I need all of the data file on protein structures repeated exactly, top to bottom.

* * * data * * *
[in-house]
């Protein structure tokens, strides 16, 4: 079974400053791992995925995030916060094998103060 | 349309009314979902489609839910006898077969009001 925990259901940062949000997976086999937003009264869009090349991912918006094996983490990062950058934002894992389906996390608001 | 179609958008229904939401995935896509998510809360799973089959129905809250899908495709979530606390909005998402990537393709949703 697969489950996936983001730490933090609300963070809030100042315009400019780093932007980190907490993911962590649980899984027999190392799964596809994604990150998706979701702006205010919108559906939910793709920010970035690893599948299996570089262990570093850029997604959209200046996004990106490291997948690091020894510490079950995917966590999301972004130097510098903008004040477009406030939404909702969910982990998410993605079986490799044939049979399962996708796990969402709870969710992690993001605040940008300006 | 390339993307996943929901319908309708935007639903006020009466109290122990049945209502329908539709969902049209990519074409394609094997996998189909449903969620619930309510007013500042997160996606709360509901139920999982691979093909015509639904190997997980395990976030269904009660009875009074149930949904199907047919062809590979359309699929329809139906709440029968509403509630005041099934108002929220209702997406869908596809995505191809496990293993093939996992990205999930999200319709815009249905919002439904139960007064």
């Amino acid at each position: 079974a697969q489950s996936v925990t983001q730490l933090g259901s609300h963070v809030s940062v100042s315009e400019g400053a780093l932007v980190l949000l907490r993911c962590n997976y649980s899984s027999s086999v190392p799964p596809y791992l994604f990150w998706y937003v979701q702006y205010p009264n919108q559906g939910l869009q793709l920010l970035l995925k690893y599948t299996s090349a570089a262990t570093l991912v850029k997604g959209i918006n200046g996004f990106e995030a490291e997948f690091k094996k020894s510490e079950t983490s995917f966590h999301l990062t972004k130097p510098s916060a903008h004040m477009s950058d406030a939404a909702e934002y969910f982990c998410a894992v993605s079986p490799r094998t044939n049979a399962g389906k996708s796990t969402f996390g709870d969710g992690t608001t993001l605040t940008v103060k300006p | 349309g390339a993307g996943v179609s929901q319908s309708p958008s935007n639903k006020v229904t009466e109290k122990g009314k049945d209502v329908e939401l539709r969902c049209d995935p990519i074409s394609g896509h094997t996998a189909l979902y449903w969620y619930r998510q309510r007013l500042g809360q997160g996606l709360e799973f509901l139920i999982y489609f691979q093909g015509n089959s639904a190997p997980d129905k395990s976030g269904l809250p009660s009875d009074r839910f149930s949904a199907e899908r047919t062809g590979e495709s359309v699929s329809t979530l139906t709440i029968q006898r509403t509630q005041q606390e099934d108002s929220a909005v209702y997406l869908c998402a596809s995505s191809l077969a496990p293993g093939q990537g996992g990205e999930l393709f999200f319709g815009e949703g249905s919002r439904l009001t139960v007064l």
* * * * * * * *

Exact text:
[in-house]
């Protein structure tokens, strides 16, 4: 079974400053791992995925995030916060094998103060 | 349309009314979902489609839910006898077969009001 925990259901940062949000997976086999937003009264869009090349991912918006094996983490990062950058934002894992389906996390608001 | 179609958008229904939401995935896509998510809360799973089959129905809250899908495709979530606390909005998402990537393709949703 697969489950996936983001730490933090609300963070809030100042315009400019780093932007980190907490993911962590649980899984027999190392799964596809994604990150998706979701702006205010919108559906939910793709920010970035690893599948299996570089262990570093850029997604959209200046996004990106490291997948690091020894510490079950995917966590999301972004130097510098903008004040477009406030939404909702969910982990998410993605079986490799044939049979399962996708796990969402709870969710992690993001605040940008300006 | 390339993307996943929901319908309708935007639903006020009466109290122990049945209502329908539709969902049209990519074409394609094997996998189909449903969620619930309510007013500042997160996606709360509901139920999982691979093909015509639904190997997980395990976030269904009660009875009074149930949904199907047919062809590979359309699929329809139906709440029968509403509630005041099934108002929220209702997406869908596809995505191809496990293993093939996992990205999930999200319709815009249905919002439904139960007064």
């Amino acid at each position: 079974a697969q489950s996936v925990t983001q730490l933090g259901s609300h963070v809030s940062v100042s315009e400019g400053a780093l932007v980190l949000l907490r993911c962590n997976y649980s899984s027999s086999v190392p799964p596809y791992l994604f990150w998706y937003v979701q702006y205010p009264n919108q559906g939910l869009q793709l920010l970035l995925k690893y599948t299996s090349a570089a262990t570093l991912v850029k997604g959209i918006n200046g996004f990106e995030a490291e997948f690091k094996k020894s510490e079950t983490s995917f966590h999301l990062t972004k130097p510098s916060a903008h004040m477009s950058d406030a939404a909702e934002y969910f982990c998410a894992v993605s079986p490799r094998t044939n049979a399962g389906k996708s796990t969402f996390g709870d969710g992690t608001t993001l605040t940008v103060k300006p | 349309g390339a993307g996943v179609s929901q319908s309708p958008s935007n639903k006020v229904t009466e109290k122990g009314k049945d209502v329908e939401l539709r969902c049209d995935p990519i074409s394609g896509h094997t996998a189909l979902y449903w969620y619930r998510q309510r007013l500042g809360q997160g996606l709360e799973f509901l139920i999982y489609f691979q093909g015509n089959s639904a190997p997980d129905k395990s976030g269904l809250p009660s009875d009074r839910f149930s949904a199907e899908r047919t062809g590979e495709s359309v699929s329809t979530l139906t709440i029968q006898r509403t509630q005041q606390e099934d108002s929220a909005v209702y997406l869908c998402a596809s995505s191809l077969a496990p293993g093939q990537g996992g990205e999930l393709f999200f319709g815009e949703g249905s919002r439904l009001t139960v007064l």